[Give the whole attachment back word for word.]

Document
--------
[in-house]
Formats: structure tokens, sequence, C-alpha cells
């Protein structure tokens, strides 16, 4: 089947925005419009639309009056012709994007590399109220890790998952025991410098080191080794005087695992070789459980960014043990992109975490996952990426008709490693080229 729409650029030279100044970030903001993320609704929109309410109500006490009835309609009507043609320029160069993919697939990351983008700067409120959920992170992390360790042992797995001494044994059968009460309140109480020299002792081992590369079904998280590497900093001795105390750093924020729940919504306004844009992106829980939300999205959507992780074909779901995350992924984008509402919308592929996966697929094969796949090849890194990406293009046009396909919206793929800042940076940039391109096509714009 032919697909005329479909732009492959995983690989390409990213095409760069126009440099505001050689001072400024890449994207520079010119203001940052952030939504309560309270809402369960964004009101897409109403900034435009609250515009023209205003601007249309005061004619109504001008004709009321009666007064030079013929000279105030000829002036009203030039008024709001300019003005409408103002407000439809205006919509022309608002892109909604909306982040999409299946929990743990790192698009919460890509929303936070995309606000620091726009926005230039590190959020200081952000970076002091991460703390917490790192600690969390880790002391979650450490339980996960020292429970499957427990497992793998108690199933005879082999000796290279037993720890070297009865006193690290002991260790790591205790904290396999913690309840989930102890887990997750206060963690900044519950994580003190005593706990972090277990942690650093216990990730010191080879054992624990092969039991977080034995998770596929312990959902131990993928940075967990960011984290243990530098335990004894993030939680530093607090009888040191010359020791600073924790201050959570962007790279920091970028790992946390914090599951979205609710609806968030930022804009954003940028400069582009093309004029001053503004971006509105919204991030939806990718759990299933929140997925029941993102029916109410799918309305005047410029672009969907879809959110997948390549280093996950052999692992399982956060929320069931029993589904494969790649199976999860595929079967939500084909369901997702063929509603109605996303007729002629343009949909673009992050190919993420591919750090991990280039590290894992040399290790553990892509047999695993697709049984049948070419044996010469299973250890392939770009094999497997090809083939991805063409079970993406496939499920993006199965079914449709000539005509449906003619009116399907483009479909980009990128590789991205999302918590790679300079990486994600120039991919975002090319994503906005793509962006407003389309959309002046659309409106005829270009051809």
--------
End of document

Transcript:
[in-house]
Formats: structure tokens, sequence, C-alpha cells
């Protein structure tokens, strides 16, 4: 089947925005419009639309009056012709994007590399109220890790998952025991410098080191080794005087695992070789459980960014043990992109975490996952990426008709490693080229 729409650029030279100044970030903001993320609704929109309410109500006490009835309609009507043609320029160069993919697939990351983008700067409120959920992170992390360790042992797995001494044994059968009460309140109480020299002792081992590369079904998280590497900093001795105390750093924020729940919504306004844009992106829980939300999205959507992780074909779901995350992924984008509402919308592929996966697929094969796949090849890194990406293009046009396909919206793929800042940076940039391109096509714009 032919697909005329479909732009492959995983690989390409990213095409760069126009440099505001050689001072400024890449994207520079010119203001940052952030939504309560309270809402369960964004009101897409109403900034435009609250515009023209205003601007249309005061004619109504001008004709009321009666007064030079013929000279105030000829002036009203030039008024709001300019003005409408103002407000439809205006919509022309608002892109909604909306982040999409299946929990743990790192698009919460890509929303936070995309606000620091726009926005230039590190959020200081952000970076002091991460703390917490790192600690969390880790002391979650450490339980996960020292429970499957427990497992793998108690199933005879082999000796290279037993720890070297009865006193690290002991260790790591205790904290396999913690309840989930102890887990997750206060963690900044519950994580003190005593706990972090277990942690650093216990990730010191080879054992624990092969039991977080034995998770596929312990959902131990993928940075967990960011984290243990530098335990004894993030939680530093607090009888040191010359020791600073924790201050959570962007790279920091970028790992946390914090599951979205609710609806968030930022804009954003940028400069582009093309004029001053503004971006509105919204991030939806990718759990299933929140997925029941993102029916109410799918309305005047410029672009969907879809959110997948390549280093996950052999692992399982956060929320069931029993589904494969790649199976999860595929079967939500084909369901997702063929509603109605996303007729002629343009949909673009992050190919993420591919750090991990280039590290894992040399290790553990892509047999695993697709049984049948070419044996010469299973250890392939770009094999497997090809083939991805063409079970993406496939499920993006199965079914449709000539005509449906003619009116399907483009479909980009990128590789991205999302918590790679300079990486994600120039991919975002090319994503906005793509962006407003389309959309002046659309409106005829270009051809």